Princeton City Council Meeting March 5, 2018
The Princeton City Council met in regular session Monday night at the Tourism Center in downtown Princeton.
After the Pledge of Allegiance and a prayer Mayor Danny Beavers called the meeting to order and City Clerk Julie Key called roll. Councilmember Alyson VanHooser was absent.
Mayor Beavers then welcomed all the special guests, including R.J. Palmer and Greg Phillips from Compass Municipal Advisors as well as several members of the community. The council then unanimously approved the minutes from the February 19th meeting and Mayor Beavers presented the check register.
The council then heard various committee and department reports from the Princeton Police Department, the Princeton Fire Department, the ABC Council, Code Enforcement Board, Airport Board, Water Commission, Electric Plant Board, Community Economic Director, and the Finance Committee. Public Works Director David Sullenger then addressed the council reminding them that Spring Pickup will begin on Monday, March 19th, at 7AM. Anyone wanting items to be picked up by the city must have them ready for pickup by the 19th.
Mayor Beavers then gave his Mayor’s Report in which he stated that he is still working on the city’s budget and hopes to have something presented to the financial committee soon. He also mentioned that the Lake Barkley Partnership is currently in the interview process for a new Economic Director and that he hoped someone will begin in that role as soon as the end of March.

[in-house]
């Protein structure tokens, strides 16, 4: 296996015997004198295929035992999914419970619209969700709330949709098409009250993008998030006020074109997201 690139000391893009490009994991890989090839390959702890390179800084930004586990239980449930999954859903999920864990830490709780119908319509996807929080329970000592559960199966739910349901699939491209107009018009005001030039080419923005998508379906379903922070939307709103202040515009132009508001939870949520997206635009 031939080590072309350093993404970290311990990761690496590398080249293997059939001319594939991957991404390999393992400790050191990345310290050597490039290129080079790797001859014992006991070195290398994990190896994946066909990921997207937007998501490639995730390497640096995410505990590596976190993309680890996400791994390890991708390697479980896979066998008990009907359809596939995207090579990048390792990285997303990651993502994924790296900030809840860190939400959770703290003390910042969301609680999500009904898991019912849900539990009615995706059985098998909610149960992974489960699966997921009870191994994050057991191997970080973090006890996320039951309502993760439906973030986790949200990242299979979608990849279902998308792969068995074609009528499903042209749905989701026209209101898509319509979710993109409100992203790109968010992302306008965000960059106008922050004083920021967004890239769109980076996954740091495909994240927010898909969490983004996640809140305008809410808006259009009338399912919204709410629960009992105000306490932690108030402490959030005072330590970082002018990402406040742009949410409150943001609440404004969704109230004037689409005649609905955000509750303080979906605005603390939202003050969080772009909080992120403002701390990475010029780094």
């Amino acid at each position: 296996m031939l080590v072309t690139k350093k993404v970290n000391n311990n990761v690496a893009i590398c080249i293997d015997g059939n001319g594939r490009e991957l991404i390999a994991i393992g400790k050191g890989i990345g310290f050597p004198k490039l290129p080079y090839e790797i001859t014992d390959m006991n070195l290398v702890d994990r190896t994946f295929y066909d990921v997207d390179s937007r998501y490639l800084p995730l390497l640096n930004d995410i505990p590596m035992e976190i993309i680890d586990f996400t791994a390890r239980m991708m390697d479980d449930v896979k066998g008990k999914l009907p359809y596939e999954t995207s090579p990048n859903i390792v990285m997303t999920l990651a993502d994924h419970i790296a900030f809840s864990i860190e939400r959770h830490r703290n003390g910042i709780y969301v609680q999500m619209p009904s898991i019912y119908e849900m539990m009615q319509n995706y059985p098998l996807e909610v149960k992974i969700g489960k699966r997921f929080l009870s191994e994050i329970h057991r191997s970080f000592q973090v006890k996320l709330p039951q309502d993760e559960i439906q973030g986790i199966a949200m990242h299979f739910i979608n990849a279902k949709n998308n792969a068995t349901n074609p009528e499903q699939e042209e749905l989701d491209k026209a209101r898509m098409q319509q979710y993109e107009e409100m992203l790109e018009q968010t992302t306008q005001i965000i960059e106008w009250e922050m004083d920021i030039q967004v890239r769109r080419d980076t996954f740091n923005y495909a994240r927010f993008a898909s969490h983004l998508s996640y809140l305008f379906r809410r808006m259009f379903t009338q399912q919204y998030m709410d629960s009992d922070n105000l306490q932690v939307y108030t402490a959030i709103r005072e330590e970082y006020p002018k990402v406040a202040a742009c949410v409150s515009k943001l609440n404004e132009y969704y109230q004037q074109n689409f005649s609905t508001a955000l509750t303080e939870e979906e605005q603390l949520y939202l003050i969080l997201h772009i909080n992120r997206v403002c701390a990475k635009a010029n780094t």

The meeting then moved to unfinished business of which there was none so the meeting moved to new business. No new business was brought to the table by the council so the meeting moved to a time of informal discussion concerning the financial workshop held before the meeting.
During the financial workshop R.J. Palmer and Greg Phillips from Compass Municipal Advisors in Lexington presented information and options for funding the construction of a new Public Safety Building to several city leaders and community members. Palmer and Phillips gave a brief summary of the city’s general fund stating that over the past several years the fund was unstable, rising and falling instead of staying constant. However, the city’s fund balance, or it’s “net worth,” is still healthy, staying at around 45%. Palmer and Phillips suggested that city leaders look into ways to fix the imbalance and institute a capitol plan. A capitol plan would be a long term policy that would allow the city to know when and how it could afford various projects while also budgeting for unexpected expenses. Palmer and Phillips stated that many rating agencies look for measures such as this during the rating process, therefore if one was implemented it would greatly help the city on it’s overall bond rating. Currently Palmer and Phillips projected that Princeton would be rated A1, which is almost in the AA rating, the highest rating category. They mentioned that Princeton’s rating compared to that of Bardstown, Georgetown, and Litchfield, while towns like Paducah and Murray are rated at AA3. Palmer and Phillips went on to say that according to their projections the debt service cost of the new police station would be $140,000 a year for a 20 year bond while the fire station would be $210,000 a year for 20 years. Collectively the debt service cost would be $350,000 a year for 20 years, or $315,000 a year for 25 years.
After a brief discussion in which Mayor Beavers stated that updating and renovating the current police and fire stations wouldn’t be possible due to space restrictions, a motion was made to adjourn. After a second the council unanimously approved adjournment. The next regular session Princeton City Council meeting will be on March 19th and is open to the public.